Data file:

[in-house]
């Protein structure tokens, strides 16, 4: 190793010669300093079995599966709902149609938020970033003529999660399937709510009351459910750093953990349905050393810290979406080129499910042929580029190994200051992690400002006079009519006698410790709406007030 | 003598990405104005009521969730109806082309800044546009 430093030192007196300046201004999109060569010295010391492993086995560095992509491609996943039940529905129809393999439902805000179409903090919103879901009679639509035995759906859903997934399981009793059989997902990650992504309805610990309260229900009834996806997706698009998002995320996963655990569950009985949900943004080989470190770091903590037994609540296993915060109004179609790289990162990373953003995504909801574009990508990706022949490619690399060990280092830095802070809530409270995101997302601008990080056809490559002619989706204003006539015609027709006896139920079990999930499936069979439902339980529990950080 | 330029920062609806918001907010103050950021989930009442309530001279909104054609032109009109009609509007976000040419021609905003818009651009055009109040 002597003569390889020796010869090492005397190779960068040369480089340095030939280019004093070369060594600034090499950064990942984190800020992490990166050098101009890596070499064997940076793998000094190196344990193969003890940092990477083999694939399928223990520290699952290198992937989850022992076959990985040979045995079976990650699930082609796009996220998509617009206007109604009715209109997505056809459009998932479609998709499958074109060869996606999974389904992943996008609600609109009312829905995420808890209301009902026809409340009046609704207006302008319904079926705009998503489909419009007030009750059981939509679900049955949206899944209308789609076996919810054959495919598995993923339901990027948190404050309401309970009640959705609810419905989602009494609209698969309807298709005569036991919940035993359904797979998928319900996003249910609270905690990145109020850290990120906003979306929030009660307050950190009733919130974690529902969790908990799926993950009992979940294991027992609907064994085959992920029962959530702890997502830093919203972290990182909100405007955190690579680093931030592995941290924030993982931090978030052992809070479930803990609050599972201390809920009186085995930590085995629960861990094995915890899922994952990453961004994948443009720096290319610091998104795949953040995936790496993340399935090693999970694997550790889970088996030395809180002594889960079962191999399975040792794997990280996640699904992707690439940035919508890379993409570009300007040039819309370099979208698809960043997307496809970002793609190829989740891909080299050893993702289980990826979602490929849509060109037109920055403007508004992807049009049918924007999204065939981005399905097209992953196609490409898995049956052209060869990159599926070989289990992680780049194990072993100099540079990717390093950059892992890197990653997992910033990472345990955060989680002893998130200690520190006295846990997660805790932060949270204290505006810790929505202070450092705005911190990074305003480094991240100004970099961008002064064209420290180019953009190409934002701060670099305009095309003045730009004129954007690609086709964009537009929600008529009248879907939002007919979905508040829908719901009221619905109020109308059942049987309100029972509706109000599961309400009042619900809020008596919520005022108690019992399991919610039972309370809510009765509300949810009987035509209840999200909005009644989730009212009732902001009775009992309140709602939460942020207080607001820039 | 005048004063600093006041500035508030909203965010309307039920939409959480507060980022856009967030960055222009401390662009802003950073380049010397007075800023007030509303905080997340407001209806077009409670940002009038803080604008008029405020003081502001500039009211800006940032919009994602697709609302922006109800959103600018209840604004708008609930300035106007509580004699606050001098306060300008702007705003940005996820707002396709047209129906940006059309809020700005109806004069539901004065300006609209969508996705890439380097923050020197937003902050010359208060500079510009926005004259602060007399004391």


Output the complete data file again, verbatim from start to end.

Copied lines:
[in-house]
């Protein structure tokens, strides 16, 4: 190793010669300093079995599966709902149609938020970033003529999660399937709510009351459910750093953990349905050393810290979406080129499910042929580029190994200051992690400002006079009519006698410790709406007030 | 003598990405104005009521969730109806082309800044546009 430093030192007196300046201004999109060569010295010391492993086995560095992509491609996943039940529905129809393999439902805000179409903090919103879901009679639509035995759906859903997934399981009793059989997902990650992504309805610990309260229900009834996806997706698009998002995320996963655990569950009985949900943004080989470190770091903590037994609540296993915060109004179609790289990162990373953003995504909801574009990508990706022949490619690399060990280092830095802070809530409270995101997302601008990080056809490559002619989706204003006539015609027709006896139920079990999930499936069979439902339980529990950080 | 330029920062609806918001907010103050950021989930009442309530001279909104054609032109009109009609509007976000040419021609905003818009651009055009109040 002597003569390889020796010869090492005397190779960068040369480089340095030939280019004093070369060594600034090499950064990942984190800020992490990166050098101009890596070499064997940076793998000094190196344990193969003890940092990477083999694939399928223990520290699952290198992937989850022992076959990985040979045995079976990650699930082609796009996220998509617009206007109604009715209109997505056809459009998932479609998709499958074109060869996606999974389904992943996008609600609109009312829905995420808890209301009902026809409340009046609704207006302008319904079926705009998503489909419009007030009750059981939509679900049955949206899944209308789609076996919810054959495919598995993923339901990027948190404050309401309970009640959705609810419905989602009494609209698969309807298709005569036991919940035993359904797979998928319900996003249910609270905690990145109020850290990120906003979306929030009660307050950190009733919130974690529902969790908990799926993950009992979940294991027992609907064994085959992920029962959530702890997502830093919203972290990182909100405007955190690579680093931030592995941290924030993982931090978030052992809070479930803990609050599972201390809920009186085995930590085995629960861990094995915890899922994952990453961004994948443009720096290319610091998104795949953040995936790496993340399935090693999970694997550790889970088996030395809180002594889960079962191999399975040792794997990280996640699904992707690439940035919508890379993409570009300007040039819309370099979208698809960043997307496809970002793609190829989740891909080299050893993702289980990826979602490929849509060109037109920055403007508004992807049009049918924007999204065939981005399905097209992953196609490409898995049956052209060869990159599926070989289990992680780049194990072993100099540079990717390093950059892992890197990653997992910033990472345990955060989680002893998130200690520190006295846990997660805790932060949270204290505006810790929505202070450092705005911190990074305003480094991240100004970099961008002064064209420290180019953009190409934002701060670099305009095309003045730009004129954007690609086709964009537009929600008529009248879907939002007919979905508040829908719901009221619905109020109308059942049987309100029972509706109000599961309400009042619900809020008596919520005022108690019992399991919610039972309370809510009765509300949810009987035509209840999200909005009644989730009212009732902001009775009992309140709602939460942020207080607001820039 | 005048004063600093006041500035508030909203965010309307039920939409959480507060980022856009967030960055222009401390662009802003950073380049010397007075800023007030509303905080997340407001209806077009409670940002009038803080604008008029405020003081502001500039009211800006940032919009994602697709609302922006109800959103600018209840604004708008609930300035106007509580004699606050001098306060300008702007705003940005996820707002396709047209129906940006059309809020700005109806004069539901004065300006609209969508996705890439380097923050020197937003902050010359208060500079510009926005004259602060007399004391």